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Gambling.com Domain up for Sale; Media Corp Expecting Millions

4 January 2011 by Devon Chappell

gamblingcomIf you’ve ever wondered just how much money is involved in the online gambling industry, take a look at the website Gambling.com. Actually, you don’t even have to take a look – just pay attention to the next sentence. The owner of the website, London-based Media Corporation, has announced it is selling the domain, and is expecting to get somewhere in the neighborhood of $10 million.

Truth be told, the domain may never sell for this much. However, according to Media Corp.’s CEO, Justin Drummond, an offering of $6 million has already been laid on the table. The German brokerage firm, Sedo, which happens to be the world’s largest domain marketplace, has put the domain up on the “chopping block” (albeit there isn’t going to be any “chopping” taking place).

It has been allegedly reported that both Playtech and the Gibraltar-based online betting site, Bet365, have shown interest in acquiring the domain. Now, if that were the case, and the likes of either Playtech or Bet365 were to get ownership of Gambling.com, rest assured there will be some post-chopping taking place, i.e., major site overhaul and redesign.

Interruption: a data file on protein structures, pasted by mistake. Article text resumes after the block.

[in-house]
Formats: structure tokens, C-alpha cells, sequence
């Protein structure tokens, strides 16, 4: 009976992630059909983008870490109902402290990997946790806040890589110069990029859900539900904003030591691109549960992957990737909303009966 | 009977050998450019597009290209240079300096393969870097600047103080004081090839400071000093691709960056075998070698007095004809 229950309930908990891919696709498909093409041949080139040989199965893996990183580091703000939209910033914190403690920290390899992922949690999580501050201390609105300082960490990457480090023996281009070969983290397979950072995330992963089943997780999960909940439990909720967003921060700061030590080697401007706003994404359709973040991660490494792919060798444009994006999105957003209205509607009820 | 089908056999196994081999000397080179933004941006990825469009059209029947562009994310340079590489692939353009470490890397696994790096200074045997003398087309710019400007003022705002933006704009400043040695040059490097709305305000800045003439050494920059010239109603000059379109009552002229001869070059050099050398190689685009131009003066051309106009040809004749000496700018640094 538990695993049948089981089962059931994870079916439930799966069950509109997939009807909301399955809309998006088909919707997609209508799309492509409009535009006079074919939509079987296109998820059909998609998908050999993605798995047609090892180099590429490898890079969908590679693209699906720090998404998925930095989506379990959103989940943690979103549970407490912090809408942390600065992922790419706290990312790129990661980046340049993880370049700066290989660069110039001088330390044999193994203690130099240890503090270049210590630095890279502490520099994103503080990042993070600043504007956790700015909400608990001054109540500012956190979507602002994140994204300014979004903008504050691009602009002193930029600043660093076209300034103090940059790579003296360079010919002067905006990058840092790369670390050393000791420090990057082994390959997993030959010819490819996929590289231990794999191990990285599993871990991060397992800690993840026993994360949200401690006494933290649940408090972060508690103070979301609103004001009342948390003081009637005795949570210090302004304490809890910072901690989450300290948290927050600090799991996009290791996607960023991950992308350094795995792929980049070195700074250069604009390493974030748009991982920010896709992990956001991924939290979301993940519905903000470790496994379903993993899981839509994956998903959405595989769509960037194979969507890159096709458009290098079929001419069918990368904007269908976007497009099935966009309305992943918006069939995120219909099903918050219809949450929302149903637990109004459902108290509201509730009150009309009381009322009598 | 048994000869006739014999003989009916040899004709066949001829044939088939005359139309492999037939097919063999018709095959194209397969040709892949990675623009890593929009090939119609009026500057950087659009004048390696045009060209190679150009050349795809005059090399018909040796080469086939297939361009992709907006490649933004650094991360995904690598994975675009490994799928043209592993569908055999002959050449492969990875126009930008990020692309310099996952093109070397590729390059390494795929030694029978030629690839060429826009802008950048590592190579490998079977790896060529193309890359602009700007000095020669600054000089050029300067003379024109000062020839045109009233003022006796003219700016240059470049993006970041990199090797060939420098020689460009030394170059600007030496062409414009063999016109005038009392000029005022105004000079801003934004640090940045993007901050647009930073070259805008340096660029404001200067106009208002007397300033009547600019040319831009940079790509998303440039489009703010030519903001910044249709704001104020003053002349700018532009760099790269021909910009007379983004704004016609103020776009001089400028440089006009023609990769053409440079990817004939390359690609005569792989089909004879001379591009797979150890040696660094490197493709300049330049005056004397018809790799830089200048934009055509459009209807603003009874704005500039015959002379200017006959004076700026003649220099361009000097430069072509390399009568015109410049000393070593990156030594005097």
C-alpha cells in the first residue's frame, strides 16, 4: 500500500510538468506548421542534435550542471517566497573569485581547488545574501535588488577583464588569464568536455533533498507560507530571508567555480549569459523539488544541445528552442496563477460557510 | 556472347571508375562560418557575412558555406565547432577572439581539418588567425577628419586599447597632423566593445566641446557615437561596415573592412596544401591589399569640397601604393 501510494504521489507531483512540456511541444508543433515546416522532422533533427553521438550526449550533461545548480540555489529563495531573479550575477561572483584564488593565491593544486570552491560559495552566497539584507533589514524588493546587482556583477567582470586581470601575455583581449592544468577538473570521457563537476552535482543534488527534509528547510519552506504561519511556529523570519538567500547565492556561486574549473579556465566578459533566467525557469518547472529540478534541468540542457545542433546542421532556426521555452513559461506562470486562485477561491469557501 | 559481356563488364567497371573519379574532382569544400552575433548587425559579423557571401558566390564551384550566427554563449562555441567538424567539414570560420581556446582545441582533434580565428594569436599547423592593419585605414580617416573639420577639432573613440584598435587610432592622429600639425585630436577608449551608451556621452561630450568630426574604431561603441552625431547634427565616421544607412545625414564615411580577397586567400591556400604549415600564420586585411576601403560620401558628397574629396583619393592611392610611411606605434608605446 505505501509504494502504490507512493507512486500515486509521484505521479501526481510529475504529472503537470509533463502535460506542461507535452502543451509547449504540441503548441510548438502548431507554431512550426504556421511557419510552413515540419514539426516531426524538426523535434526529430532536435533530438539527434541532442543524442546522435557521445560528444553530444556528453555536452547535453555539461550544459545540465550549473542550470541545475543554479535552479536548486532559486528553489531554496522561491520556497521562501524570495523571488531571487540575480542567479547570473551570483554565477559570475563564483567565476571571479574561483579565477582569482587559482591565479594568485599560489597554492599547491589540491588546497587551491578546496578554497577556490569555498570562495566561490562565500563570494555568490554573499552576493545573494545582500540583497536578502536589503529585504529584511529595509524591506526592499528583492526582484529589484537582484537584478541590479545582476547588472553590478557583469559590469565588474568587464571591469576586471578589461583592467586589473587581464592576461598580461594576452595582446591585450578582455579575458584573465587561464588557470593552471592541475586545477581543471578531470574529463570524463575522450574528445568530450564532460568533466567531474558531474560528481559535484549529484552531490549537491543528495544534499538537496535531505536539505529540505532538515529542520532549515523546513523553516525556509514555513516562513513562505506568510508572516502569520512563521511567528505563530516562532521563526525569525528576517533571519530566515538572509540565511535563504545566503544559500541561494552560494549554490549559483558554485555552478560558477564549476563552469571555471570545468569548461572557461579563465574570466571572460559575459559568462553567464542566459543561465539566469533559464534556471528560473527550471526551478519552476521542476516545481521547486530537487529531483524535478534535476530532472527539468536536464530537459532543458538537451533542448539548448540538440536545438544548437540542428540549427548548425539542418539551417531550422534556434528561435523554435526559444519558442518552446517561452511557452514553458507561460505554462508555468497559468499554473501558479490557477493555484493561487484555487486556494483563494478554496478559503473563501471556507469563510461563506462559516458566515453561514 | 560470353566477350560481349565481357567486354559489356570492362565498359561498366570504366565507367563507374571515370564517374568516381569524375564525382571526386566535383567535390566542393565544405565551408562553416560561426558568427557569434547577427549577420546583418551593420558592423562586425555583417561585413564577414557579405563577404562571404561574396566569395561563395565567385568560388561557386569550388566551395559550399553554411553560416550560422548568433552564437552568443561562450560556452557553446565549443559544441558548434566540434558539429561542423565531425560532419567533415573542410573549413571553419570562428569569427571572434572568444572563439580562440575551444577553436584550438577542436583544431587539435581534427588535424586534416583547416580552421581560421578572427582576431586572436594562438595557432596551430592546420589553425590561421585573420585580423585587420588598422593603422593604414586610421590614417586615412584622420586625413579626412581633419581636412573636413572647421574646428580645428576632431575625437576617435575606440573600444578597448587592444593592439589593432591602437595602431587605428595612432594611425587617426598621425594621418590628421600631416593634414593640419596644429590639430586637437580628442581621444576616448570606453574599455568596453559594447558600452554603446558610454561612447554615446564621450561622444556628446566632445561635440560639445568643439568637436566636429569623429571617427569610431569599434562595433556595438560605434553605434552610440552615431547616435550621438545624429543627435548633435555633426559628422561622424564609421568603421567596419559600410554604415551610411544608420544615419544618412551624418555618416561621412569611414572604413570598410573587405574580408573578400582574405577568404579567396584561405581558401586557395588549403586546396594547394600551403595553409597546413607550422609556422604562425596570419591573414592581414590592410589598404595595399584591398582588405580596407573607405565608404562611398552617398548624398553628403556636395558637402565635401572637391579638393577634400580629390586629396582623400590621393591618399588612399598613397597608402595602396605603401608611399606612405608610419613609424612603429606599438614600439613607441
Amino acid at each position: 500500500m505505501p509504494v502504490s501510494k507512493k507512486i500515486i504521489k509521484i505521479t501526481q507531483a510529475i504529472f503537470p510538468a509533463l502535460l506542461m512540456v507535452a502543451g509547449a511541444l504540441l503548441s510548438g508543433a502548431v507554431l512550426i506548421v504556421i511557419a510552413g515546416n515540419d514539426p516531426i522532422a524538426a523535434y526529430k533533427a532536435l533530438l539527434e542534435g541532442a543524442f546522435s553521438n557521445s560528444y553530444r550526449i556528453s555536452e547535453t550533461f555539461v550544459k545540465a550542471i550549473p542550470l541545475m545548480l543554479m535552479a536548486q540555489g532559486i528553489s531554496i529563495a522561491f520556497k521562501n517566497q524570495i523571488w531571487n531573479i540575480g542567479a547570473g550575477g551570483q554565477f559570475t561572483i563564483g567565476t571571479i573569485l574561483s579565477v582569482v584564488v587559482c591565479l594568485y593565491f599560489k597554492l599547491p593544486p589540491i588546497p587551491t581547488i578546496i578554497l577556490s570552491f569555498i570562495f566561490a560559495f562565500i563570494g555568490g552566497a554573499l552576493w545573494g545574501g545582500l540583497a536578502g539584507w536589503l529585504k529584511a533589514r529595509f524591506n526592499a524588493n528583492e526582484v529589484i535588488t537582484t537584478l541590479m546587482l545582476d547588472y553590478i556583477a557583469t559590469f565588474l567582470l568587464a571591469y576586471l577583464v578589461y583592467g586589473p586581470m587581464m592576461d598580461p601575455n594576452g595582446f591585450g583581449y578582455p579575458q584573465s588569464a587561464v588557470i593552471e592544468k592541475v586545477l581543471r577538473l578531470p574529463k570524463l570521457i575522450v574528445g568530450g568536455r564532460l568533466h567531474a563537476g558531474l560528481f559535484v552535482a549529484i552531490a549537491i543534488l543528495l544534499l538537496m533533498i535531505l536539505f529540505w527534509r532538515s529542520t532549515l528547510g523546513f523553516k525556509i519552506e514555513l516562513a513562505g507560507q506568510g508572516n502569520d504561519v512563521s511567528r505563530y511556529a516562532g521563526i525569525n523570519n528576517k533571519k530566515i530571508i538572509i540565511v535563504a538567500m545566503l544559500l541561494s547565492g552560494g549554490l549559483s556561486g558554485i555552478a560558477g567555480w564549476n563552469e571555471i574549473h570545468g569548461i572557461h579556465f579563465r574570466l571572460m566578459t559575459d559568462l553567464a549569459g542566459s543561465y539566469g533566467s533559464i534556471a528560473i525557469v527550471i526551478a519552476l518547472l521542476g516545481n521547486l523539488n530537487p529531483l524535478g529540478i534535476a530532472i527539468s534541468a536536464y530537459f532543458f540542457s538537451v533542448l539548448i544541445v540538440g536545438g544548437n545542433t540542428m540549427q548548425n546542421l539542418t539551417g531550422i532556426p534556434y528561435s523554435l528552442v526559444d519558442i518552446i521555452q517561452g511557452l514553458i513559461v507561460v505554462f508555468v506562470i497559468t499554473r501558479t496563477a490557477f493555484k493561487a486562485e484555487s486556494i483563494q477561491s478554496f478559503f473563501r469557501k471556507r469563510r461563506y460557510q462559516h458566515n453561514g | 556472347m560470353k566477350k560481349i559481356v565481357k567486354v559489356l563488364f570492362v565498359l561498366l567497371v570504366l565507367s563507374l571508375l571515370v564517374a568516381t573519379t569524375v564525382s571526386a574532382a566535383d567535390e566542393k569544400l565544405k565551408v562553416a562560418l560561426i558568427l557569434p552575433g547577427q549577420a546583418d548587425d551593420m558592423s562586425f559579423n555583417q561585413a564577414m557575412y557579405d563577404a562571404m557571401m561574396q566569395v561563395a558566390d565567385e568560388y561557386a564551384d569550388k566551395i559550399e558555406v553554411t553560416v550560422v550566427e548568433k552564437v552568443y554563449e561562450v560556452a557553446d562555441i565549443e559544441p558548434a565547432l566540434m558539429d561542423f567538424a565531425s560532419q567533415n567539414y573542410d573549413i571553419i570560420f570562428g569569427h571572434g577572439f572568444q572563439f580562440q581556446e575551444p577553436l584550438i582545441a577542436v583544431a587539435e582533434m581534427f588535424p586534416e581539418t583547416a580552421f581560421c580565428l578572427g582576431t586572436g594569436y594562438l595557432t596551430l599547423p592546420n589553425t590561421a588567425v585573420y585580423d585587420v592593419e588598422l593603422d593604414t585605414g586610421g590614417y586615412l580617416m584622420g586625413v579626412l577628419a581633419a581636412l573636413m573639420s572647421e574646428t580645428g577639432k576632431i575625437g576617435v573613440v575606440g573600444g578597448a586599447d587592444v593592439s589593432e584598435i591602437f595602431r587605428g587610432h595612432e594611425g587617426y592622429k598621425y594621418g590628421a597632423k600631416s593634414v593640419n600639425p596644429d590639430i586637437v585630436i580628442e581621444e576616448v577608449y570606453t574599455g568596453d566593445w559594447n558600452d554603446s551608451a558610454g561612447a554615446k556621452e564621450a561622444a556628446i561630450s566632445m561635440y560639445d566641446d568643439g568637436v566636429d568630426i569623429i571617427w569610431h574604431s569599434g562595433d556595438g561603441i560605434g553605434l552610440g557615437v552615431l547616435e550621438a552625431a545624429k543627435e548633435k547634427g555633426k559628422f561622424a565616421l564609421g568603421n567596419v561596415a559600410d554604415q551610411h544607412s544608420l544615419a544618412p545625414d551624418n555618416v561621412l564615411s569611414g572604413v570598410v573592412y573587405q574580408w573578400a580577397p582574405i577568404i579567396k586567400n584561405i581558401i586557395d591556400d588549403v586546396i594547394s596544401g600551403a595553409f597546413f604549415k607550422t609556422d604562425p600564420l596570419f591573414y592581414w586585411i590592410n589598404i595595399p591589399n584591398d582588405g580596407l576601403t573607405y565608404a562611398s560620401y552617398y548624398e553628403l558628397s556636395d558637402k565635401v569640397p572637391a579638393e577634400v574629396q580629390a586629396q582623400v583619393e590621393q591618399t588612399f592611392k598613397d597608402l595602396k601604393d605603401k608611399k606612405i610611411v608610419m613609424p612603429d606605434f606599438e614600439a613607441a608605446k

That’s because Gambling.com is currently operating through advertising fees and possibly affiliate commissions (I cannot verify the latter). However, if you look at the site (okay, now you can look), it’s similar to your’s truly – Online Casino Suite. There are several online casinos and internet betting destinations linked up on the homepage, sans the (dare I say) wealth of online casino reviews and (dare I say) entertaining blog op-ed’s found here at OCS. Therefore, you can imagine the likes of Bet365 would not be using the domain to advertise competitor sites. Rather, they would use it as a platform to promote their own site, skins and any other sites they might own. The same goes for Playtech.

As the domain itself suggests, paying a pretty penny is a gamble in itself. Media Corp paid a whopping $20 million for the domain back in 2005. Although it generated $5.5 million in advertising fees the year thereafter, the US online gambling ban (UIGEA) was passed, and that put a huge damper on the revenue flowing in. Drummond himself attests that “Gambling.com does not contribute too much revenues at the month”, and that it’s ultimate success is contingent on a repeal of the online gambling ban in the States.

The way things look, this is a likely possibility. Senate Majority Leader, Harry Reid, has vowed he will continue efforts to pass federal legislation to regulate online poker, which would bid well for a domain like Gambling.com. However, there is also the consideration of getting Gambling.com more friendly with search engines like Google. Contrary to some reports stating that Gambling.com ranks #1 for the term “gambling” on Google, this is for Google.co.uk, NOT for Google.com. In fact, Gambling.com doesn’t show up in the Top 100 search results.

But even with that being the case, Gambling.com does bring in a wealth of traffic via the UK online gambling crowd – over 300,000 hits per month. There is value to the domain. The question is whether anybody will be willing to pay for a potential value basically resting on the actions of the U.S. government.

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